LinkedIn recommendations can help to build your credibility, especially as people can quickly and easily find out more about the credentials of the person who has written the recommendation. LinkedIn recommendations are highly visible on your profile and, once again, provide that all-important social proof.

To help you generate recommendations, LinkedIn gives you the facility to contact people in your network to ask for a recommendation.

  1. Yelp, TripAdvisor and other directory websites

Google Pigeon, which was rolled out to the UK in December 2014, aims to improve SERPs for local businesses and has helped to raise the profile of directory websites in searches. You can read our article about improving your local SEO here.

By encouraging customer reviews on high profile, free directory sites such as Yelp, TripAdvisor and Foursquare, you can help to boost your business’s visibility and encourage enquiries. With Yelp, for example, customers can give your business a star rating out of five; you can also respond to reviews but, if you do attract a bad review, we would urge you to be polite and be seen to listen to the customer’s opinion. Unfortunately, stroppy responses to customer reviews have a habit of backfiring (you might want to see author Dylan Saccoccio’s response to a bad review on Goodreads for an example of how not to handle criticism).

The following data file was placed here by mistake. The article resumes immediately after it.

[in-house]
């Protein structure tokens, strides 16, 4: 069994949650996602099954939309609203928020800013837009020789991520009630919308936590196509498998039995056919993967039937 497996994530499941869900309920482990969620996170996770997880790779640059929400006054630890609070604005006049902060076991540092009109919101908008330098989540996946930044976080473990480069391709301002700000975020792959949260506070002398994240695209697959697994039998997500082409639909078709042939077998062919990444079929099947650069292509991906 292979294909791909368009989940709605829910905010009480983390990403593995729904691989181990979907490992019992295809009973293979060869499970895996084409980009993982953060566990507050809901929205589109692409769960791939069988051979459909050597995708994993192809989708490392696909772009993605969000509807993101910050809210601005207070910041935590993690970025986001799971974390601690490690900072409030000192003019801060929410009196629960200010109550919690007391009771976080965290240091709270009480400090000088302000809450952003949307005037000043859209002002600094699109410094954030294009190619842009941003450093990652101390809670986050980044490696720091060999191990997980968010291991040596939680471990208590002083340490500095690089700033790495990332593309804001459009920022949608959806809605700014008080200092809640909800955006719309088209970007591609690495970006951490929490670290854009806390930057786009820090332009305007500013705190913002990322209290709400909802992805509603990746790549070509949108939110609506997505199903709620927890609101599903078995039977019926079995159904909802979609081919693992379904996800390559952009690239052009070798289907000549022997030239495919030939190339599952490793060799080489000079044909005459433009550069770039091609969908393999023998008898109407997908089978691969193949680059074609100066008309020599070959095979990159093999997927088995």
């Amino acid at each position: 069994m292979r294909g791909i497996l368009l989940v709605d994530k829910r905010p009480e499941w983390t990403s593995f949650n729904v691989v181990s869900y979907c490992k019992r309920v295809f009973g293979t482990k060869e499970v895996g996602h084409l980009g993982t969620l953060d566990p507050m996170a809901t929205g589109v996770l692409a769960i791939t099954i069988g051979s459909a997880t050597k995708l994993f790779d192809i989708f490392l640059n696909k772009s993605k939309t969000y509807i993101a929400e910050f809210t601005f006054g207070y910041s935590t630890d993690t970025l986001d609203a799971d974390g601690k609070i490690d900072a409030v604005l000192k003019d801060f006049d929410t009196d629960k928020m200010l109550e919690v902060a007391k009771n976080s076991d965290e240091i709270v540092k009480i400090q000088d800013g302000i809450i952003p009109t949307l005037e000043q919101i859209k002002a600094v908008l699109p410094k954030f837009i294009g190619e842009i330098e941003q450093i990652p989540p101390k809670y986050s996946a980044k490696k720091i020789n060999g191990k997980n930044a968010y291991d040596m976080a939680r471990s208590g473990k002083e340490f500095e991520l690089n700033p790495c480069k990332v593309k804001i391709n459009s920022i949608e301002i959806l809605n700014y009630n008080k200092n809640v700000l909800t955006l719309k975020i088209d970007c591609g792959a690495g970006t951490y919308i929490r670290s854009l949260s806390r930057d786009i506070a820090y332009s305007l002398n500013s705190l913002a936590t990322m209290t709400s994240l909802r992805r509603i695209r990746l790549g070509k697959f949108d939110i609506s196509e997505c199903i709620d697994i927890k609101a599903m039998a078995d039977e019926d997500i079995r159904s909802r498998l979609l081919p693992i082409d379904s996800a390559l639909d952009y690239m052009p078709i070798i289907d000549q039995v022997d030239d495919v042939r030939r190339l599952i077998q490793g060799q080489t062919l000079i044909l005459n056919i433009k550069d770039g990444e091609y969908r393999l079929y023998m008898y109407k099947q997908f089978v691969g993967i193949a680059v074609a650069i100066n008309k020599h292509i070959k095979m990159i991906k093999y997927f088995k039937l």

Foursquare is interesting. The fact that people can publically check-in and announce they’ve been to a specific business can be interpreted as a positive review in and of itself. It’s rare that people want to link themselves that closely with somewhere they’ve had a bad experience. Foursquare encourages people to leave tips and reviews about a place too, so it’s embedded in the culture of the Foursquare community.

One feature I like is that, when checking in with Foursquare, people have the choice to check-in via their personal Facebook or Twitter profiles too. As Facebook privacy settings are often set you private, you might want to concentrate on Twitter to look for these check-ins. You can use a free Twitter alert service such as Warble to get notifications every time someone tweets about your business. This way, when someone checks-in using Foursquare, you can send a reply to their tweet thanking them for their check-in. This is a great way to start a conversation or to build a Twitter list of customers you can ask for reviews.